1. The most important rule of genealogy is: DOCUMENT YOUR SOURCES. This cannot be stressed… Continue
Added by Michael Hait on July 8, 2009 at 5:25pm —
The Dutch were much slower than the English in adopting surnames as we know them. Patronymics in New Netherland (present day New York) ended theoretically under English rule in 1687 with the advent of surnames, but not everyone followed the new guidelines.
The most common Dutch naming custom was that of patronymics, or identification of an individual based on the father's name. For example Jan Albertszen (who later took the surname Bradt) is given the patronymic of Albertszen, after… Continue
Added by Lorine McGinnis Schulze on July 8, 2009 at 4:26pm —
Okay, let's try the blogging function ;-)
Less than year after Chrome, Google introduces Chrome OS.
The article Chrome OS
discusses common misconceptions, warns against some all to easy misinterpreations, points out some easily overlooked facts and a implications, such as what the expected delivery schedule implies for Linux users, provides a brief analysis of the what and why, and discusses how Chrome OS fits in the… Continue
Added by Tamura Jones on July 8, 2009 at 3:00pm —
Added by Brenda K. Wolfgram Moore on July 8, 2009 at 2:46pm —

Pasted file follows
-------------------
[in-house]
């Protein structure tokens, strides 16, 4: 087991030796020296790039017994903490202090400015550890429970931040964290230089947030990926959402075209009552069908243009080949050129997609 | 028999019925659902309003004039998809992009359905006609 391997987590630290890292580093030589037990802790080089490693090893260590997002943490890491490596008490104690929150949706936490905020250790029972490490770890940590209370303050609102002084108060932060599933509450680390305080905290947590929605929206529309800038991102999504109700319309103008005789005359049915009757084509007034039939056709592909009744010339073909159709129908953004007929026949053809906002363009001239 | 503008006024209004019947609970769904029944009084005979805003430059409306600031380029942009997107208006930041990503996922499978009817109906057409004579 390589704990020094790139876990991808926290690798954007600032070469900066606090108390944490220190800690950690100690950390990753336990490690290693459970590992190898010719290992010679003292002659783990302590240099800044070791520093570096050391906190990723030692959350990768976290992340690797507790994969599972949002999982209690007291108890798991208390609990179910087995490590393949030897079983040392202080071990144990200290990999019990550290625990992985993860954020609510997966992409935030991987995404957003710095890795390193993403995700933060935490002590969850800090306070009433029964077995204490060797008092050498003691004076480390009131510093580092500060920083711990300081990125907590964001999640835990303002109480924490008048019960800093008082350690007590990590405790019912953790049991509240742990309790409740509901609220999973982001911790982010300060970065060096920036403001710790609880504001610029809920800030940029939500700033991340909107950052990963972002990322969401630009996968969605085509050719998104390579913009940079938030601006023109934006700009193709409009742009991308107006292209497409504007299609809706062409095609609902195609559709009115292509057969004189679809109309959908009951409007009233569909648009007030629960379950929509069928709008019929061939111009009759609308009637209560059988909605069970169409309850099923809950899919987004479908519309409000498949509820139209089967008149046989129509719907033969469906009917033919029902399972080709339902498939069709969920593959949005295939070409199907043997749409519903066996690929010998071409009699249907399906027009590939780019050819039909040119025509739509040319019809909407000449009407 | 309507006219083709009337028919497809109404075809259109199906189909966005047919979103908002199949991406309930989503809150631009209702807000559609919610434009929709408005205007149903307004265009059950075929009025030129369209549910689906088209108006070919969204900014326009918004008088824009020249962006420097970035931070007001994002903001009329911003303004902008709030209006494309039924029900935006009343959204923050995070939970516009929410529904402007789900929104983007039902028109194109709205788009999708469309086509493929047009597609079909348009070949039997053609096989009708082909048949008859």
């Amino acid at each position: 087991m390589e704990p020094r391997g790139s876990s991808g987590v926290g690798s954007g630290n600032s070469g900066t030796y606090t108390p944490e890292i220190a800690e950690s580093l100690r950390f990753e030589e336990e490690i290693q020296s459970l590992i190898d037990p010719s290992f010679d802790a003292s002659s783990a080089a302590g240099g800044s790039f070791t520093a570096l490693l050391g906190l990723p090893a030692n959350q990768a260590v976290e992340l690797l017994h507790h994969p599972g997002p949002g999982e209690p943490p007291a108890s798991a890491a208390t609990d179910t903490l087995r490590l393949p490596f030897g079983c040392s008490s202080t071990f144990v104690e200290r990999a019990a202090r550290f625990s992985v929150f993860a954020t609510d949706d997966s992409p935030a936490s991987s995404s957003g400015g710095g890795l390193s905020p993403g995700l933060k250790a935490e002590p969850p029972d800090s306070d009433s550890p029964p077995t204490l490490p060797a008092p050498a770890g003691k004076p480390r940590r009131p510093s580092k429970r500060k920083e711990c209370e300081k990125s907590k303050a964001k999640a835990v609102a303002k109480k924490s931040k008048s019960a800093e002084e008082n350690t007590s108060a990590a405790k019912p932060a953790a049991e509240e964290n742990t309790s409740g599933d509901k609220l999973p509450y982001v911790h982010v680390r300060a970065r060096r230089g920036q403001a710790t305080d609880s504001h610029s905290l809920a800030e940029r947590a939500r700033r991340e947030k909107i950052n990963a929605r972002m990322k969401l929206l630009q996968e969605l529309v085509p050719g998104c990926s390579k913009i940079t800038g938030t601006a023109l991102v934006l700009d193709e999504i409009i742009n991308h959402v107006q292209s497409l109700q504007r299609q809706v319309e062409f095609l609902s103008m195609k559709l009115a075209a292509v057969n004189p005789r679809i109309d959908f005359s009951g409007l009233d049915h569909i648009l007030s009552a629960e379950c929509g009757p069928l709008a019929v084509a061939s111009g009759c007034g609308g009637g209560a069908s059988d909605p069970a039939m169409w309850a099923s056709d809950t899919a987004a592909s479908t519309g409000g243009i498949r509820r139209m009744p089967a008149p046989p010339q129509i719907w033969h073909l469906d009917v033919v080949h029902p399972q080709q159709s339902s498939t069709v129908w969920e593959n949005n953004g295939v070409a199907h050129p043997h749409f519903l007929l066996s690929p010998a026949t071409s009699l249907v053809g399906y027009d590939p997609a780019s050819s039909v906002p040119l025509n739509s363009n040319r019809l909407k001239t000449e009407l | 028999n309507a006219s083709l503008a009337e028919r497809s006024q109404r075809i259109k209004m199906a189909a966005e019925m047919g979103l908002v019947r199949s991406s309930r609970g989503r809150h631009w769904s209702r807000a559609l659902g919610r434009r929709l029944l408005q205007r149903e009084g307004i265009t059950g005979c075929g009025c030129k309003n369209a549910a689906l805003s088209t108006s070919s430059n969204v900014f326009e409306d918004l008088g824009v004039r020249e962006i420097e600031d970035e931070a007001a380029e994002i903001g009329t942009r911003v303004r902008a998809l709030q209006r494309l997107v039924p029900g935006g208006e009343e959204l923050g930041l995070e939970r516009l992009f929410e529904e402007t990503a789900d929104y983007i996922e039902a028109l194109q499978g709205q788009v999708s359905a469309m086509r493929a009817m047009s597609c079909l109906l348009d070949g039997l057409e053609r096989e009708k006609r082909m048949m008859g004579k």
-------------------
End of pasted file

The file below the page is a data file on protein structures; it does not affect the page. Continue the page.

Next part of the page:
My colleague Elyse Doerflinger at Elyse's Genealogy Blog
has started a dialog concerning the future of genealogy societies
and how bridging the "technology divide" can mean sink or swim in terms of society survival.
In her post, Elyse discusses many different ways a genealogy society can leverage technology… Continue
Added by Thomas MacEntee on July 8, 2009 at 2:41pm —
Many people are interested in researching their family history but hesitate because they are unsure how or where to begin.
These are 6 Steps, which will help the beginning family genealogist lay a foundation to build upon and see rapid progress.
Do not expect to answer all the questions all the time. The further back you go, the harder the information becomes to collect. You will continually add information as you conduct your research. Sometimes, it takes years to find… Continue
Added by Sherry Hightower on July 8, 2009 at 2:31pm —